Coding Workshop for Mission High School Students
On Wednesday, March 9th, to celebrate Salesforce’s 17th birthday and Global Volunteer week, the Salesforce LACA Sales Development team had the pleasure of going to Mission High School for a Game Design Workshop hosted by the San Francisco Unified School District (SFUSD) and Zynga.
The goal of the workshop was to offer high school students a chance to learn about coding and the elements of game design in an engaging and fun way. The first part of the day focused on video game idea development, and started with the students being broken up into groups of six students and two volunteers. Students brainstormed as a team, coming up with a concept for a video game and each member focused on a specific role, coming together at the end to pitch the idea. The roles varied; the marketing manager was responsible for coming up with a plan for how the team was going to reach their customers, while the team artist was responsible for coming up with a mock draft of the game. The students shared drawings, construction paper cut outs and all sorts of creativity with the volunteers. After just an hour the teams pitched their ideas and volunteers were able to give positive feedback.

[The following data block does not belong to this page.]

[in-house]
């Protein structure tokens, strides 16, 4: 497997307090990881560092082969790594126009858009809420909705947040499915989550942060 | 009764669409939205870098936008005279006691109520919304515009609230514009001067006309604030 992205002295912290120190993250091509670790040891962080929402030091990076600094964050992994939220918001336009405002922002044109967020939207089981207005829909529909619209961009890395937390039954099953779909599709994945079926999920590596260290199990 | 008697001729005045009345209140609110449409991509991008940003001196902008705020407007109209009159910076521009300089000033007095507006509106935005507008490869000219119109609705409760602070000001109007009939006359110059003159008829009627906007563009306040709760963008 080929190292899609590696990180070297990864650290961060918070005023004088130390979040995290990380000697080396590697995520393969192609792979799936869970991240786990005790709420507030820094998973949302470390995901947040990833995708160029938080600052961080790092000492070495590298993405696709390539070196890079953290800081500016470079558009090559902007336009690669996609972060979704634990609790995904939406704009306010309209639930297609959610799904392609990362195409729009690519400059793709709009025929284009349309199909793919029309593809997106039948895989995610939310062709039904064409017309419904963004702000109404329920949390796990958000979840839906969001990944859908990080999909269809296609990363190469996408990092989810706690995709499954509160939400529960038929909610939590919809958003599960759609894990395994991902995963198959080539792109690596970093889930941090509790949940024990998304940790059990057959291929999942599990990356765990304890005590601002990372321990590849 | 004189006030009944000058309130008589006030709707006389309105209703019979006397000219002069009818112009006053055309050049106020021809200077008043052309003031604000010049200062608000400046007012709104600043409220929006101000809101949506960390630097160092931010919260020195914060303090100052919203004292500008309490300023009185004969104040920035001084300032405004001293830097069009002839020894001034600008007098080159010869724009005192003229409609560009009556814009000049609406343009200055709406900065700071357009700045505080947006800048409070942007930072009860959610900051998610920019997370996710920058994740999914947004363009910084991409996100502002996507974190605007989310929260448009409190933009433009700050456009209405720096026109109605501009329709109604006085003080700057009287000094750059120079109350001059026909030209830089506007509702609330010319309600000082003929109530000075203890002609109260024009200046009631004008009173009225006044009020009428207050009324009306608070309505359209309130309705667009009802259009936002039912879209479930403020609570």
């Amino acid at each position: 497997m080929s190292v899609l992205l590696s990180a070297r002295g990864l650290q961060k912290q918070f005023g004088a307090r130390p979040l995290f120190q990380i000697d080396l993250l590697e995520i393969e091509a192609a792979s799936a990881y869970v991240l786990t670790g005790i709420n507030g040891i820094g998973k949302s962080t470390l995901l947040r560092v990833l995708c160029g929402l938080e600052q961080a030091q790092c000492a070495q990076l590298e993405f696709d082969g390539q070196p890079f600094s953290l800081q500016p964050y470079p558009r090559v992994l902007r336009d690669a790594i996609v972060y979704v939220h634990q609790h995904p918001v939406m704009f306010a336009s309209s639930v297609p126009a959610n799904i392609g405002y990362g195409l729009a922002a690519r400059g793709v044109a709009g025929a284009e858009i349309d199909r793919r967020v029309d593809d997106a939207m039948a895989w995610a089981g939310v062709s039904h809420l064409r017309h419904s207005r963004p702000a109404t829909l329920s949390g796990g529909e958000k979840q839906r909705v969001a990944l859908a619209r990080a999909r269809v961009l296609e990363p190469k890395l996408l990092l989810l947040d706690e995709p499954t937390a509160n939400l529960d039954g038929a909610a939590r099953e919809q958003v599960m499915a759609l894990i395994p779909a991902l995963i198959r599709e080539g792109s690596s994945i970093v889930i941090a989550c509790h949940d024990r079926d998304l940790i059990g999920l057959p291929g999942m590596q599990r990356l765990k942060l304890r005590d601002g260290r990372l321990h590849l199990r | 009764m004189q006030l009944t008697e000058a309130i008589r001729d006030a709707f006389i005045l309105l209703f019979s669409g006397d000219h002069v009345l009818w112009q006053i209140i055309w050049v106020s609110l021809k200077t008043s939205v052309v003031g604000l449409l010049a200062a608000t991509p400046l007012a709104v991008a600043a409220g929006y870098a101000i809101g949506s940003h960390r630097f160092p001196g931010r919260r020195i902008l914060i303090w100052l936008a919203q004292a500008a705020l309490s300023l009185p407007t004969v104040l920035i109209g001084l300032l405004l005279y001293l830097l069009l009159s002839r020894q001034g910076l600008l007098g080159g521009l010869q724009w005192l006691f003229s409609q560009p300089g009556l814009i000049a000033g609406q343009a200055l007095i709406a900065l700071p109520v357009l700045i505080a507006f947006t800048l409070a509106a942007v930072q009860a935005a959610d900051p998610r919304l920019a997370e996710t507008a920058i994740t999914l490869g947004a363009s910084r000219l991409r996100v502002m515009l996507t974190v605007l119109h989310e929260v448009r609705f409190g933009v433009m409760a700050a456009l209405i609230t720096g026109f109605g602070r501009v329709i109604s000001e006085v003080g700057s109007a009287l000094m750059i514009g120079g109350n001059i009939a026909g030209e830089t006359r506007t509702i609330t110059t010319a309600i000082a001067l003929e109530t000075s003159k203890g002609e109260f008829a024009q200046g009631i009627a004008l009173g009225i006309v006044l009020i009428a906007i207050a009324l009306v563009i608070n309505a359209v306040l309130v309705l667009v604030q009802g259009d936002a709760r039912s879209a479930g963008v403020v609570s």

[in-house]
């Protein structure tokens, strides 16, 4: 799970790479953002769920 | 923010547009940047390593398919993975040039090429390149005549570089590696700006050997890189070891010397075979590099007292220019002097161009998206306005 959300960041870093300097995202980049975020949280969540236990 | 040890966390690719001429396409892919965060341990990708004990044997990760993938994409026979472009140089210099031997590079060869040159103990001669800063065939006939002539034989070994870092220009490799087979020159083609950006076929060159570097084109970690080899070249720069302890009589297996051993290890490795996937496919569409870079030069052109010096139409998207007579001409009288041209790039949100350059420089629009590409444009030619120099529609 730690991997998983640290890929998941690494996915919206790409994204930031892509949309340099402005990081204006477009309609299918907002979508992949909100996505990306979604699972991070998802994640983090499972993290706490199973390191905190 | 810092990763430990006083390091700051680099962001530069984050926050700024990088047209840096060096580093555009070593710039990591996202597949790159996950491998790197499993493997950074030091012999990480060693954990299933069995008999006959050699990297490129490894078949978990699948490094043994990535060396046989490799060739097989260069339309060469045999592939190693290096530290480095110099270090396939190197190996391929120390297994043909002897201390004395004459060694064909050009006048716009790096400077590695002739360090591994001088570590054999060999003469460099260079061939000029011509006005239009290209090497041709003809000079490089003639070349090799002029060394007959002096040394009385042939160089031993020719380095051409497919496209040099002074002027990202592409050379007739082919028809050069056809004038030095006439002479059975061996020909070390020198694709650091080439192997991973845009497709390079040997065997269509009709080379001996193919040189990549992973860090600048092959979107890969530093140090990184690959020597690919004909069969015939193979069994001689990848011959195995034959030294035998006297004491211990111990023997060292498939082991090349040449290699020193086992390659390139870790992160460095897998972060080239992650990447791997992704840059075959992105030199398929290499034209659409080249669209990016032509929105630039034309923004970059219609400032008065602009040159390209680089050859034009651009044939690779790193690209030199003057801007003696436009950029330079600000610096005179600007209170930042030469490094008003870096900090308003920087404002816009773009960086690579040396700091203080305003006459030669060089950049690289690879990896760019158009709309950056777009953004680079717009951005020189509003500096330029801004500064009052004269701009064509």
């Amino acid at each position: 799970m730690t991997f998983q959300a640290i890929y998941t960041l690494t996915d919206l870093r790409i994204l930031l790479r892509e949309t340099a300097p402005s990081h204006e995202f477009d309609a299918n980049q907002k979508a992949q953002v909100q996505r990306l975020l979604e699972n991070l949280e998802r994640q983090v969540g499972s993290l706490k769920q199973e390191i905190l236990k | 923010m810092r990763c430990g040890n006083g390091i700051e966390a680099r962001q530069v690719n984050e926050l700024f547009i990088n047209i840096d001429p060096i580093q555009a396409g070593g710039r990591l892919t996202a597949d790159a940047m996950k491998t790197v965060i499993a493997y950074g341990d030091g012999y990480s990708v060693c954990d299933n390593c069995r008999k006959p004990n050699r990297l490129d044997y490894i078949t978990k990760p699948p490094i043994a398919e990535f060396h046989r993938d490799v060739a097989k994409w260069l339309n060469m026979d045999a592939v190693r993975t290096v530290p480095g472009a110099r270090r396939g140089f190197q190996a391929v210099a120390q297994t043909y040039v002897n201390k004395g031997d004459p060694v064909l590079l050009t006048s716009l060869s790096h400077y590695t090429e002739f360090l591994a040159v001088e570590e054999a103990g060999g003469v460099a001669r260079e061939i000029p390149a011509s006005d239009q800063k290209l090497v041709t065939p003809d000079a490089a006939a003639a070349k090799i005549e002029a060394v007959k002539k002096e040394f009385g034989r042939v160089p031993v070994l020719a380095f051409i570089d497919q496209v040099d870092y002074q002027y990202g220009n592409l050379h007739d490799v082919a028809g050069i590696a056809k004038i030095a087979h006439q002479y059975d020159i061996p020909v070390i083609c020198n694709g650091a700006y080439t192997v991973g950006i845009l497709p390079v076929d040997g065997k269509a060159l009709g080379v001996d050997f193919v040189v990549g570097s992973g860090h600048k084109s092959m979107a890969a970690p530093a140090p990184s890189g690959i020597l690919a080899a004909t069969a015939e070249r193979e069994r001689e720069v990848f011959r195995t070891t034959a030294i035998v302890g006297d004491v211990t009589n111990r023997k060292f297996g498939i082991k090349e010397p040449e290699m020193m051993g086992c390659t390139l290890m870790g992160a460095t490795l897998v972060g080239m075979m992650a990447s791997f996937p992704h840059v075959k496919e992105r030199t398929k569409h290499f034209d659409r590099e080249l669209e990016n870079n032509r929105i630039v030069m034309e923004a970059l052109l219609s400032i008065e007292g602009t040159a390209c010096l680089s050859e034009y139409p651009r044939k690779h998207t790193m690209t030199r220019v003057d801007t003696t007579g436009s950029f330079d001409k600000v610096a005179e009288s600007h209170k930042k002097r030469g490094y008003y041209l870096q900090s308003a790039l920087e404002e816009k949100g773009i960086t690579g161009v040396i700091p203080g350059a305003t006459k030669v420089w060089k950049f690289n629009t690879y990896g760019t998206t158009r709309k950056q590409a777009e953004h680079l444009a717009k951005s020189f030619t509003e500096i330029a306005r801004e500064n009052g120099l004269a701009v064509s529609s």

The second part of the day focused on coding. An HTML coding course was led by Bryan from Mission Bit, an organization that strives to eliminate the tech divide for youth living in urban poverty and rural areas across the San Francisco Bay Area by building computer programming and professional opportunity pathways for public school students. For many students this was their first time learning about coding. The crowd was incredibly diverse with a range of languages spoken. Volunteers were able to utilize their bilingual skills to connect with Latino students in their first language, making students feel comfortable and guiding them through the demonstration.
Each student worked to customize a simple maze game with a ball that rolled down a path. They started out by changing a bit of code to modify the size, color and speed of the ball. Where Bryan was really able to make an impact was when he downloaded an image of a Pokeball and replaced the simple ball with the new image. The room erupted with cheers and laughter- success!
The day wrapped up with students hanging out with volunteers from Zynga, Salesforce and SFUSD. The event was a great chance to exchange stories and of course brag about how our team’s game was the best!
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